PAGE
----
How silent the room became
as all eyes turned
to the newcomers.
We listened
as the innkeeper
sent them to the manger
to sleep with the animals
even though
there would be room enough
for the couple inside,
once we workers headed
for our homes.

Where were
the lord’s angels
with their trumpets
to blow down
the walls created
by our cold shoulders
while the innkeeper
cleared away empties
and tabulated
Ps & Qs?

copyright © 2020 Kenneth P. Gurney

Three Rounds In

Lori offered me mushrooms
to aid me on my vision quest.

She also offered me her reading glasses
in case she misunderstood my meaning.

Lori tried to convince me
that tequila in large enough quantities

would provide me a supernatural experience.
She swore her house cat

received a masters degree in Native American studies
with a minor in Greek mythology.

She paid for the first round at The Filling Station
and slid her seat around to my side of the table.

Lori offered to shutter time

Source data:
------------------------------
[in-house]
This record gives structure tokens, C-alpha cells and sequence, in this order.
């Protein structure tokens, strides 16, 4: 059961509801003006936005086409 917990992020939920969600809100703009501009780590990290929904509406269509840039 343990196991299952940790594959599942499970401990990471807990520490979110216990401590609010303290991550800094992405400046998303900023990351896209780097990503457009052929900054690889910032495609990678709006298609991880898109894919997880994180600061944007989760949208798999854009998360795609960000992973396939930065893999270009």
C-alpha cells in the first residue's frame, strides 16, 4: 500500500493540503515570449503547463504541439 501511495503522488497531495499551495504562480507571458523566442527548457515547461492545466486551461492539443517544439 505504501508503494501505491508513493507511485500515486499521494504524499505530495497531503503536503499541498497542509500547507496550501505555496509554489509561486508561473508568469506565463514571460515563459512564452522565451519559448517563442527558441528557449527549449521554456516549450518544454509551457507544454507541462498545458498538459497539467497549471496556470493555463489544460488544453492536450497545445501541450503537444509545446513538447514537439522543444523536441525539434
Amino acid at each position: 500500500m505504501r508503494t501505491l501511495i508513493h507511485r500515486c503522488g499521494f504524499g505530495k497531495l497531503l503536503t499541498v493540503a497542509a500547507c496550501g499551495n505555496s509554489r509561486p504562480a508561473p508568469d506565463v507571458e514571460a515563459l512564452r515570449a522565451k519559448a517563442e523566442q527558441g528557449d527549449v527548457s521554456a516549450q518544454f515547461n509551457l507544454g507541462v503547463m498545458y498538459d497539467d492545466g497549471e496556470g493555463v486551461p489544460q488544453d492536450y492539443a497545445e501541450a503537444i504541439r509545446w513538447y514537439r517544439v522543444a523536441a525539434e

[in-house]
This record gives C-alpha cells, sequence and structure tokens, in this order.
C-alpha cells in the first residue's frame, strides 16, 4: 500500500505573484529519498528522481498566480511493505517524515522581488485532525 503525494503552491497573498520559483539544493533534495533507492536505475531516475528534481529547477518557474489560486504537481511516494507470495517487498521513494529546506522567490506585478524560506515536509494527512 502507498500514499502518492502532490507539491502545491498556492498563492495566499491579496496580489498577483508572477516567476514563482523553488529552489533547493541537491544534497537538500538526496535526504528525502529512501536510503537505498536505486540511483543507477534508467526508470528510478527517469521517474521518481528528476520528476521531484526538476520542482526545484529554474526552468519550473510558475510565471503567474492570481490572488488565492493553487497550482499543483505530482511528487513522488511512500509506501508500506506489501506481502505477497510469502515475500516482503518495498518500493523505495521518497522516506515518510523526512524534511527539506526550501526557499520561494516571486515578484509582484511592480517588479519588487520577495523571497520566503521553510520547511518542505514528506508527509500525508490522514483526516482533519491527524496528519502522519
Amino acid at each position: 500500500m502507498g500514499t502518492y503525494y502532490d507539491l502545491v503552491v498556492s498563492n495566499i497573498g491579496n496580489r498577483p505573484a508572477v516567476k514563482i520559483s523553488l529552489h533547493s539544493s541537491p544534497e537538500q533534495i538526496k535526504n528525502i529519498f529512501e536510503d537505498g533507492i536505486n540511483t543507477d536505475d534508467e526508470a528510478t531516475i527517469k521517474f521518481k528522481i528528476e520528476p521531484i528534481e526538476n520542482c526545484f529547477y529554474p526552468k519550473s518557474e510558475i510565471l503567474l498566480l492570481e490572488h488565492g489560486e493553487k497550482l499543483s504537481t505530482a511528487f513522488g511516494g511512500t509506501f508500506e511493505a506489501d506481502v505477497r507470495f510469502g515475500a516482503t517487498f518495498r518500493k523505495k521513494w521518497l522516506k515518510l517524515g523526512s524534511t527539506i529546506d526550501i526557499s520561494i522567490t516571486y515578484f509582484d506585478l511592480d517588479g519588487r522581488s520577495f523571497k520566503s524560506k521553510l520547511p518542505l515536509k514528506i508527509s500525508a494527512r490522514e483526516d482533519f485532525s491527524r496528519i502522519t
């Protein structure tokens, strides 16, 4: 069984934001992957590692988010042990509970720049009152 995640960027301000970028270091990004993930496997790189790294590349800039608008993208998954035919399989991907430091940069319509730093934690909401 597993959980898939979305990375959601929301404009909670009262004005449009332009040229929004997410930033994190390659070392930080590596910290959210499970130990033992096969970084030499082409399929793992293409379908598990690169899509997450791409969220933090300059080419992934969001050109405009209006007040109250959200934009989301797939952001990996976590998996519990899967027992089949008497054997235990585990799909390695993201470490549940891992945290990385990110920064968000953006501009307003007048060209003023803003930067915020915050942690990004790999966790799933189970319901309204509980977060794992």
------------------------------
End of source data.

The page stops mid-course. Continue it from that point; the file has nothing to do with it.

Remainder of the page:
so I might develop x-ray vision to view angels.

copyright © 2020 Kenneth P. Gurney


I do not need to see
your wings open to the sun
to know the cleansing breath
of your initial feathery flap,
even if all you use it for
is to regain balance.

For all of the priest’s
Jerusalem rhetoric
he fails to see or feel
your plumed curve mid-hover
above the smoldering violence
in today’s thunderous voices.

All the charting of the sky
is for naught.

Tragic storm clouds brew
unforgotten bygones
into lightning strikes
that char the earth,
rip open the grassland
and set flame
to the grounded dead
that know their ash and dust
is the basis of eternity.

copyright © 2020 Kenneth P. Gurney

North Face

Paul cries.
His tears strike his palms like rolling thunder.
Black motes pock his life line.

The clouded sky echoes his sentiment.
Lightning crowns the mountains.
Electric thorns seeking Jesus.

Paul’s nostrils fill with ozone,
the crisp of a struck ponderosa,
the sap seared to carbon.

He gasps for air between sobs.
He claws the sky seeking purchase.
This letting go shreds him.

Four now. The disassociations.
The angels between sheets of rain.
The snow angel of his prostrate flailing.

He throws rocks and fists at his other selves.
A puncher’s chance.
A knockout blow.

Trauma drunk. He staggers to the tree line.
Dark limbs embrace warmer air.
Alders peel the thunder of its crash.

copyright © 2019 Kenneth P. Gurney